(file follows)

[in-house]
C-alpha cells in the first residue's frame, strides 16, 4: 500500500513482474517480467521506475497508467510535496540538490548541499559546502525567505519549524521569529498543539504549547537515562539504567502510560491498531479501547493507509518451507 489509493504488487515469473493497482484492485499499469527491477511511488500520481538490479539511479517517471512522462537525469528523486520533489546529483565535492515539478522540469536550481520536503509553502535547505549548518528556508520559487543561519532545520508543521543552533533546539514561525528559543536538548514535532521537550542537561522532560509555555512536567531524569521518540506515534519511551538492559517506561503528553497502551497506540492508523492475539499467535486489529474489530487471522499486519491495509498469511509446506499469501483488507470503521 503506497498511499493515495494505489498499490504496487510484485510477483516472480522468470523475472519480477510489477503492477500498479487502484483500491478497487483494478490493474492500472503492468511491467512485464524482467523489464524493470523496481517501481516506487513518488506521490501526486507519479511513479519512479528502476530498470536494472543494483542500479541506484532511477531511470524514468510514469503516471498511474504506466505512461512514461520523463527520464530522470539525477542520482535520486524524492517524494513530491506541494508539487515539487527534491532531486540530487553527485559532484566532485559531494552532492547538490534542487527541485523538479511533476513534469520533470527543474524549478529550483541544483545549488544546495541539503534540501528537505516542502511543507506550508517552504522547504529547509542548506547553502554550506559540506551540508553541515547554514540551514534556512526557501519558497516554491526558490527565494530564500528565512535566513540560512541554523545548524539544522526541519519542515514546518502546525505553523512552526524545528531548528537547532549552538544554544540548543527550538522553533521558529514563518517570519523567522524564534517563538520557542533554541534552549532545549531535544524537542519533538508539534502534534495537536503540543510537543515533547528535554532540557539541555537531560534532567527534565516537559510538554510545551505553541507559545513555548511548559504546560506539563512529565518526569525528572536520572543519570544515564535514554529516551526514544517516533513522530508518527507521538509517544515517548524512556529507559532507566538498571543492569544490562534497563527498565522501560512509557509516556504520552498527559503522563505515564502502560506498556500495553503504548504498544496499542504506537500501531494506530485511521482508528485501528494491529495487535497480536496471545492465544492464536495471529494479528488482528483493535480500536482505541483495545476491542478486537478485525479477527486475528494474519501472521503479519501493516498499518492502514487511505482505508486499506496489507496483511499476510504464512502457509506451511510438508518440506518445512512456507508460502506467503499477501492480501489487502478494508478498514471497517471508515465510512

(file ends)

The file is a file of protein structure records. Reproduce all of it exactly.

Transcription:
[in-house]
C-alpha cells in the first residue's frame, strides 16, 4: 500500500513482474517480467521506475497508467510535496540538490548541499559546502525567505519549524521569529498543539504549547537515562539504567502510560491498531479501547493507509518451507 489509493504488487515469473493497482484492485499499469527491477511511488500520481538490479539511479517517471512522462537525469528523486520533489546529483565535492515539478522540469536550481520536503509553502535547505549548518528556508520559487543561519532545520508543521543552533533546539514561525528559543536538548514535532521537550542537561522532560509555555512536567531524569521518540506515534519511551538492559517506561503528553497502551497506540492508523492475539499467535486489529474489530487471522499486519491495509498469511509446506499469501483488507470503521 503506497498511499493515495494505489498499490504496487510484485510477483516472480522468470523475472519480477510489477503492477500498479487502484483500491478497487483494478490493474492500472503492468511491467512485464524482467523489464524493470523496481517501481516506487513518488506521490501526486507519479511513479519512479528502476530498470536494472543494483542500479541506484532511477531511470524514468510514469503516471498511474504506466505512461512514461520523463527520464530522470539525477542520482535520486524524492517524494513530491506541494508539487515539487527534491532531486540530487553527485559532484566532485559531494552532492547538490534542487527541485523538479511533476513534469520533470527543474524549478529550483541544483545549488544546495541539503534540501528537505516542502511543507506550508517552504522547504529547509542548506547553502554550506559540506551540508553541515547554514540551514534556512526557501519558497516554491526558490527565494530564500528565512535566513540560512541554523545548524539544522526541519519542515514546518502546525505553523512552526524545528531548528537547532549552538544554544540548543527550538522553533521558529514563518517570519523567522524564534517563538520557542533554541534552549532545549531535544524537542519533538508539534502534534495537536503540543510537543515533547528535554532540557539541555537531560534532567527534565516537559510538554510545551505553541507559545513555548511548559504546560506539563512529565518526569525528572536520572543519570544515564535514554529516551526514544517516533513522530508518527507521538509517544515517548524512556529507559532507566538498571543492569544490562534497563527498565522501560512509557509516556504520552498527559503522563505515564502502560506498556500495553503504548504498544496499542504506537500501531494506530485511521482508528485501528494491529495487535497480536496471545492465544492464536495471529494479528488482528483493535480500536482505541483495545476491542478486537478485525479477527486475528494474519501472521503479519501493516498499518492502514487511505482505508486499506496489507496483511499476510504464512502457509506451511510438508518440506518445512512456507508460502506467503499477501492480501489487502478494508478498514471497517471508515465510512